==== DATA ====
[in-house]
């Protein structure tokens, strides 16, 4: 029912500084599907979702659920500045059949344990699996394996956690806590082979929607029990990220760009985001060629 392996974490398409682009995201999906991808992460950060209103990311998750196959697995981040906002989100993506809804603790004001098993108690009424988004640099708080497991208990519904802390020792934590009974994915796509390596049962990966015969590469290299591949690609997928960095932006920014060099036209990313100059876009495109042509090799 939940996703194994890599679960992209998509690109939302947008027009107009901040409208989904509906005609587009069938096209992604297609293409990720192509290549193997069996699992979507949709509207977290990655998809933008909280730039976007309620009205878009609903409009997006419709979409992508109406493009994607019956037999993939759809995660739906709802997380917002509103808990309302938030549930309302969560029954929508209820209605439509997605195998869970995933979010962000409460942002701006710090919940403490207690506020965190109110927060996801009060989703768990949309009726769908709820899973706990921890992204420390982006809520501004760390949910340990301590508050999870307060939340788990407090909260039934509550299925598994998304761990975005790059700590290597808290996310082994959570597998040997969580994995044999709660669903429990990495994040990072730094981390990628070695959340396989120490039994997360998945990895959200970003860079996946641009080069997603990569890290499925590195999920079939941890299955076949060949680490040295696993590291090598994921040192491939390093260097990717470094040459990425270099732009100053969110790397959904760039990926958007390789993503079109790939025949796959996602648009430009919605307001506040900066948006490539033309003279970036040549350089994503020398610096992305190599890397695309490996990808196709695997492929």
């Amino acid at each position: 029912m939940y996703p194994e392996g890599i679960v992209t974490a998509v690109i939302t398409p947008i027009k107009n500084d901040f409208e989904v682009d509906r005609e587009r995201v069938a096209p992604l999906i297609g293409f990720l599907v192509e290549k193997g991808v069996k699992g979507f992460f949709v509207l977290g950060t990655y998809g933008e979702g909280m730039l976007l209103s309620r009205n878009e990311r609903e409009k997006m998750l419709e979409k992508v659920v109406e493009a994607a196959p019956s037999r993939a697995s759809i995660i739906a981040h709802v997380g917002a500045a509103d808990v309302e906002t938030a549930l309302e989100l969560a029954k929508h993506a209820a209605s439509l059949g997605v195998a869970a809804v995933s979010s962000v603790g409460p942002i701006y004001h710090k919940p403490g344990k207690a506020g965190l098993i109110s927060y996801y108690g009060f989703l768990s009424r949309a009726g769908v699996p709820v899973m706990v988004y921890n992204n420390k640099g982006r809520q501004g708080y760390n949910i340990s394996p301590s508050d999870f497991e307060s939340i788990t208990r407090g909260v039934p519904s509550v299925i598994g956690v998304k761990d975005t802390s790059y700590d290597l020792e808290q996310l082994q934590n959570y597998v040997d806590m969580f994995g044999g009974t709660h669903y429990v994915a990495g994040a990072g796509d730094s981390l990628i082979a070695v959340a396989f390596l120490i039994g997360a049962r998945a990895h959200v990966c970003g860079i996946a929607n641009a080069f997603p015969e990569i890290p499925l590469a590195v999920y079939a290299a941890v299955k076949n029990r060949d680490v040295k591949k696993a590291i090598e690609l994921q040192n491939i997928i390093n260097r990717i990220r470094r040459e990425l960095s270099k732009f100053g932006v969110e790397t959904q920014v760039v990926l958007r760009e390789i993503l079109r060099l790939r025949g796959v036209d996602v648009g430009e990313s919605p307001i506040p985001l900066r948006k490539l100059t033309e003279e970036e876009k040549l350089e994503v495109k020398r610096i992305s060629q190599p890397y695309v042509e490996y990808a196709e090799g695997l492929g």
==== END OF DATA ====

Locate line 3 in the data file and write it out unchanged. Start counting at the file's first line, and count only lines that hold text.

């Amino acid at each position: 029912m939940y996703p194994e392996g890599i679960v992209t974490a998509v690109i939302t398409p947008i027009k107009n500084d901040f409208e989904v682009d509906r005609e587009r995201v069938a096209p992604l999906i297609g293409f990720l599907v192509e290549k193997g991808v069996k699992g979507f992460f949709v509207l977290g950060t990655y998809g933008e979702g909280m730039l976007l209103s309620r009205n878009e990311r609903e409009k997006m998750l419709e979409k992508v659920v109406e493009a994607a196959p019956s037999r993939a697995s759809i995660i739906a981040h709802v997380g917002a500045a509103d808990v309302e906002t938030a549930l309302e989100l969560a029954k929508h993506a209820a209605s439509l059949g997605v195998a869970a809804v995933s979010s962000v603790g409460p942002i701006y004001h710090k919940p403490g344990k207690a506020g965190l098993i109110s927060y996801y108690g009060f989703l768990s009424r949309a009726g769908v699996p709820v899973m706990v988004y921890n992204n420390k640099g982006r809520q501004g708080y760390n949910i340990s394996p301590s508050d999870f497991e307060s939340i788990t208990r407090g909260v039934p519904s509550v299925i598994g956690v998304k761990d975005t802390s790059y700590d290597l020792e808290q996310l082994q934590n959570y597998v040997d806590m969580f994995g044999g009974t709660h669903y429990v994915a990495g994040a990072g796509d730094s981390l990628i082979a070695v959340a396989f390596l120490i039994g997360a049962r998945a990895h959200v990966c970003g860079i996946a929607n641009a080069f997603p015969e990569i890290p499925l590469a590195v999920y079939a290299a941890v299955k076949n029990r060949d680490v040295k591949k696993a590291i090598e690609l994921q040192n491939i997928i390093n260097r990717i990220r470094r040459e990425l960095s270099k732009f100053g932006v969110e790397t959904q920014v760039v990926l958007r760009e390789i993503l079109r060099l790939r025949g796959v036209d996602v648009g430009e990313s919605p307001i506040p985001l900066r948006k490539l100059t033309e003279e970036e876009k040549l350089e994503v495109k020398r610096i992305s060629q190599p890397y695309v042509e490996y990808a196709e090799g695997l492929g």